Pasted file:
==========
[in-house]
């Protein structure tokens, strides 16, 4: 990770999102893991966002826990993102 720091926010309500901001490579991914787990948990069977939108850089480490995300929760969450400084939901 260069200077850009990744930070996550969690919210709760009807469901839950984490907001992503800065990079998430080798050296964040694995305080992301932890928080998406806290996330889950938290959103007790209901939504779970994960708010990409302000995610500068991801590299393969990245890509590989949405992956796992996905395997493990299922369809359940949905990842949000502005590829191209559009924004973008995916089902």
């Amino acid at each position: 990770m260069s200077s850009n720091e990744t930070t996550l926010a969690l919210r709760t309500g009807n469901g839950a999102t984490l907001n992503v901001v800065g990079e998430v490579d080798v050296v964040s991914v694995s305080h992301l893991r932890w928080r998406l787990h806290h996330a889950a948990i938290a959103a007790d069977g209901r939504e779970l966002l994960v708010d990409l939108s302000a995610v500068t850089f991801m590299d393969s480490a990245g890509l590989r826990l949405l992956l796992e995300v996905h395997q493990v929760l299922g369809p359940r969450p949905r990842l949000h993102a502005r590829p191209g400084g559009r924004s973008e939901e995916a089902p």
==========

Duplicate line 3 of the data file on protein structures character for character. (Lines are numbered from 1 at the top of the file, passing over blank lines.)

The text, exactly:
């Amino acid at each position: 990770m260069s200077s850009n720091e990744t930070t996550l926010a969690l919210r709760t309500g009807n469901g839950a999102t984490l907001n992503v901001v800065g990079e998430v490579d080798v050296v964040s991914v694995s305080h992301l893991r932890w928080r998406l787990h806290h996330a889950a948990i938290a959103a007790d069977g209901r939504e779970l966002l994960v708010d990409l939108s302000a995610v500068t850089f991801m590299d393969s480490a990245g890509l590989r826990l949405l992956l796992e995300v996905h395997q493990v929760l299922g369809p359940r969450p949905r990842l949000h993102a502005r590829p191209g400084g559009r924004s973008e939901e995916a089902p």